"It presents itself as not functioning very well," he said. "People think, 'I just can't get things going. I just can't get things done. I can't remember very well. I just can't get organized.'"
Patricia Courtney, 65, of Main Street, said her memory has faltered since the chlorine spill. The train accident, however, is never far from her mind.
"I've been sleeping in my clothes ever since this happened because I want to be ready to get out if anything else happens," she said.
Once, when she heard a helicopter hovering overhead, she called 911 to report another train wreck.
"I never did hear the trains before. You can get used to them," she said. "But I hear them now."
Mrs. Courtney, who said she had no health problems before the accident, now says she has suffered from numerous ailments, including chronic bronchitis.
"I've got one thing, if I don't take it every day, I get to where I can't breathe," she said.
Mr. Williams has also experienced memory problems.
"It messed up my short-term memory. It messed it up a lot," he said. "That bothered me more than the lung problems.
"It was mid-November before I stopped walking into a room 10 times a day and wondering why I was in there."
Dr. Kaye Kilburn, a University of Southern California professor of internal medicine, said Mr. Williams' signs of improvement more likely indicate that he has adapted to his neurological disability.
"(Post-traumatic stress disorder) is an invention. It has no reality," he said. "It's a poor excuse for a diagnosis. It takes you nowhere. It's a label."
Dr. Kilburn, who studies how chemicals affect the brain, tracked residents of Alberton, Mont., after a 1996 train derailment released 65 tons of chlorine into their community. One person died; 350 were treated for chlorine inhalation; and 1,000 people were evacuated.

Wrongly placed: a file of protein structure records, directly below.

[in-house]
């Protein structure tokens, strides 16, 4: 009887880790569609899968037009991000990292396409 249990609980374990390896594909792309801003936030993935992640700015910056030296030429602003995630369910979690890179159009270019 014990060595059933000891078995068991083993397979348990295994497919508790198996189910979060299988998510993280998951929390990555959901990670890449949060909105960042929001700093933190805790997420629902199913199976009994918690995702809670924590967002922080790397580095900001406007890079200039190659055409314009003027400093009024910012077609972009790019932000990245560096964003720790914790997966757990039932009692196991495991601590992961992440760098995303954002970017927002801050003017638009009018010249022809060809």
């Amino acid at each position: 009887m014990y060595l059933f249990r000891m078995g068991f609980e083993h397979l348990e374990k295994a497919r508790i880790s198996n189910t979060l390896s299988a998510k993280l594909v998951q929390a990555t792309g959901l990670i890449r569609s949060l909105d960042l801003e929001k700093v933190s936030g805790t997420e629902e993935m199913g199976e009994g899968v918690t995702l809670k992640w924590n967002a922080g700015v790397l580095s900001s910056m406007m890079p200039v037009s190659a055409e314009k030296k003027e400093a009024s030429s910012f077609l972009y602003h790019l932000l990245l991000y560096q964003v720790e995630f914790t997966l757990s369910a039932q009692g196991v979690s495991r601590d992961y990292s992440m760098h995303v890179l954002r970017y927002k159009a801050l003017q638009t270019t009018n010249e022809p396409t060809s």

He initially found that these people suffered from a number of problems, including memory loss. Three years later, he said, their conditions had grown worse.
Questions linger about the health of Graniteville's most severely affected victims, said Dr. Erik Svendsen, the DHEC's environmental epidemiologist for the Bureau of Disease Control.
DHEC continued its efforts from mid-August until the end of October, when it offered free health screenings at three Aiken County locations to people who were within a mile of the crash. Health officials performed breathing tests on these people and had them answer a questionnaire.
The department created a registry of 555 people from the screenings funded with environmental cleanup fees. Fifty-one percent of the respondents sought medical treatment after the accident, and 72 percent had new or worsened health problems immediately after the chlorine spill, Dr. Svendsen said.
Symptoms associated with chlorine exposure include skin rashes, coughing and respiratory illnesses, Dr. Gibson said.
Dr. Kilburn, who visited Graniteville in July, said he believes the accident victims deserve more aid than they have received.
"These people have been so badly damaged and so little helped," he said. "There's been no effort to find out how badly damaged their brains are. ... The problem is they've not been able to raise money to get help."
Reach Betsy Gilliland at (803) 648-1395, ext. 113, or firstname.lastname@example.org.